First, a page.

What every employer wants are candidates with particular skills – technical and interpersonal – and the determination to see their company to success. These are the sorts of people employers want to invest in. Now, you can too.
With all the world’s information only as far away as a Google search, the ability to connect the dots through specific skill sets are what employers are willing to pay for. College graduates can expect to earn $1 million more in lifetime income than those with a high school diploma. And in many fields, especially vocational fields, a college education is not required to perform a particular job, but skills training is. This preparation isn’t cheap, and federal student loans don’t cover the entire cost of a higher education and skills training
About Income Share Agreements (ISAs)
Income Share Agreements (ISAs) are a fast-growing alternative to private student loans, and represent a creative way for investors to generate income while providing students a better alternative than traditional student loans. We’ve talked before about the idea of a human IPO where someone might sell their future earning potential for money now. An ISA works in a similar fashion.
Investors put up money upfront for student tuition. To pay back investors, students pay a fixed percentage of their earnings – only when and IF they earn over a certain minimum income threshold. After a grace period which gives the student time to find gainful employment, ISA repayment happens over fixed payment terms that are designed to be affordable. Unlike a traditional loan, there is never accrued interest. The total amount of payments over the ISA term are subject to a payment cap which is usually around 1.5 times the amount of tuition.
Let’s say Gwyneth decides to pursue a coding bootcamp so she doesn’t have to spend the rest of her life working in a dead-end job. In this case, accredited investors will offer a commitment to pay the tuition up front. In exchange, a student will (as an example) pay 10% of their earnings each month for 48 months, but only if they earn over $45,000 per year. Payments are also subject to a total cap on payments– for example, the student will never pay more than 1.5 times the tuition. There is also a payment obligation window after which the student no longer has any obligation to make further payments, regardless of the number or amount of payments made.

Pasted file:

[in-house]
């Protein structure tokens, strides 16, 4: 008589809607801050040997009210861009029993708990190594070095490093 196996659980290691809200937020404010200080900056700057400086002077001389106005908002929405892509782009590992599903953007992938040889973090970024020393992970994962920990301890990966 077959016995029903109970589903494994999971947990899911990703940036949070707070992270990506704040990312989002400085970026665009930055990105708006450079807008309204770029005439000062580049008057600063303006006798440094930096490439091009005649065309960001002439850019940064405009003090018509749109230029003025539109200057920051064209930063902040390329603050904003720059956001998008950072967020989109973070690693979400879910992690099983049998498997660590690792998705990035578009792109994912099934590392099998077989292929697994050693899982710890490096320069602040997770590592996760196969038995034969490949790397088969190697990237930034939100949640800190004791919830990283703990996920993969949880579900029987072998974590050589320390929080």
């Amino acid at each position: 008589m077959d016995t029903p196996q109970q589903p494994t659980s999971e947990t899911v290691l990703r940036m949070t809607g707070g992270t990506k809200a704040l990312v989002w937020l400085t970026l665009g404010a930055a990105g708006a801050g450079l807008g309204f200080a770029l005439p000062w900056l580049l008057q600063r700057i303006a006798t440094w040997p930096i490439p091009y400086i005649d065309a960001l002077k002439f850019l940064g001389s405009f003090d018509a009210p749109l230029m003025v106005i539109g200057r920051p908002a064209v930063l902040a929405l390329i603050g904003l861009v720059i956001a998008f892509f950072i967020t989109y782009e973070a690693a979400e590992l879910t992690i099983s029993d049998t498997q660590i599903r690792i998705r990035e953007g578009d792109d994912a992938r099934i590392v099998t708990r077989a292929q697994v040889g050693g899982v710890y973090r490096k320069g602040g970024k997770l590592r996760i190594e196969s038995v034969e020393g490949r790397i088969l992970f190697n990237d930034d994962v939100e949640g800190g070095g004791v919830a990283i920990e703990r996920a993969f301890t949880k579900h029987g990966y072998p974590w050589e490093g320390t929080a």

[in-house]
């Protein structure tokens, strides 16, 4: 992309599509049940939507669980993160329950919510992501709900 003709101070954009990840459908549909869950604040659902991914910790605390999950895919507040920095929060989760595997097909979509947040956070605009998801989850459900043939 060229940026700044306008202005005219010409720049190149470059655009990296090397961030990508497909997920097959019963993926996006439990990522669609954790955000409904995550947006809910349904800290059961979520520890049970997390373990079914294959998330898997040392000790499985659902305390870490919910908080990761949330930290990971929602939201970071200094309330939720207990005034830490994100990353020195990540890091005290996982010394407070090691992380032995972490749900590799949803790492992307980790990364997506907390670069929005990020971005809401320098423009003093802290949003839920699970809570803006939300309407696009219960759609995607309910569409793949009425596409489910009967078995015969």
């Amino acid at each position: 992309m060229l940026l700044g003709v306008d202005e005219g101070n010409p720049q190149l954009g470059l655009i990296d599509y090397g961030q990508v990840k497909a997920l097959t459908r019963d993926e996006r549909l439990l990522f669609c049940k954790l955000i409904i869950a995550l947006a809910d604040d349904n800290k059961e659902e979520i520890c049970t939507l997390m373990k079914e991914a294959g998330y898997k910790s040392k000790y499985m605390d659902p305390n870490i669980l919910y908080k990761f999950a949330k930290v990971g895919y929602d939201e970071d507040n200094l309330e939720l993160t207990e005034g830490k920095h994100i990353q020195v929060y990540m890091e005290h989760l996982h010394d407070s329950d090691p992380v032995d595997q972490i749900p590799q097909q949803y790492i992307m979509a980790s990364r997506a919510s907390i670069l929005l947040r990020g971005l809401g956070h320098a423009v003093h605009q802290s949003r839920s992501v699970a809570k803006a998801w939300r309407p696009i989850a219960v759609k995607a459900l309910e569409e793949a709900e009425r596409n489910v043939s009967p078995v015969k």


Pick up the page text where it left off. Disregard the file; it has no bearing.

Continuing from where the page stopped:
In order to better understand how ISAs work, we sat down to talk with CEO and Co-Founder of Edly, Christopher Ricciardi, a man who has spent the last 30 years providing funding to a wide variety of companies and individuals.
“In an ISA, the students make payments which are affordable because they are a small percentage of the amount they earn.”
Christopher Ricciardi, CEO and Co-Founder of Edly
Founded in 2019, New Yawk startup Edly has taken in $3.5 million in funding to build an online marketplace connecting schools and accredited investors to fund ISAs. They claim to be the “only complete ISA funding solution,” and they prefer to work with schools that are committed to providing students with strong employment opportunities. Since the investor’s return is based on the student receiving a well-paying job, employability becomes a key performance indicator for ISAs. Edly believes that ISAs, in many circumstances, are the more affordable and flexible option when compared to traditional student loans, and they provide schools and students with analytical tools to compare private loans with ISAs.
Edly also likes to make the schools have some skin in the game. For example, the school may receive 75% of their tuition payment upfront with the remainder tied to the income sharing agreement which provides the school with additional upside. So far, more than 2,100 students have taken loans using the platform. Edly targets returns of 12-16%, something that is best understood by using the aforementioned example of Gwyneth.
Gwyneth takes out a $10,000 ISA for tuition in her last year of study at a coding bootcamp with a 1.4 cap on the payback. At the end of that year, she gets a job that pays $70,000 a year. Here’s the payback schedule:
- By the end of year two, $7,000 is paid back.
- By the end of year three, $14,000 is paid back
As you can see, duration of the repayment term will vary based on when the student gets a job and how much the job pays. In this case, the investor would have made a 12% annual return on their money over three years with monthly cash flows in years two and three.
Here’s an example offering where they’re targeting a yield of 16.23% with a coding school that has an 82% placement rate after three months for graduating students.
Code Schools and ISAs
According to code.org, more than 550,000 open computing positions exist in the U.S., though American colleges graduated just 60,000 computer science majors into the workforce in 2018. At this rate, it would take American colleges eight years to meet current demand for computer engineering skills.
Given this strong demand, we’re now seeing the emergence of “code bootcamps” or code schools where students receive hands-on experience learning how to code. It’s something we discussed in our previous article on What is the Best Way to Learn Artificial Intelligence? Code schools differ from colleges or universities in that they only focus on the skills you’ll need to perform a code-related job. Code schools will then help place graduating students with employers who desperately need these skills. For the student, the increase in earnings potential is dramatic.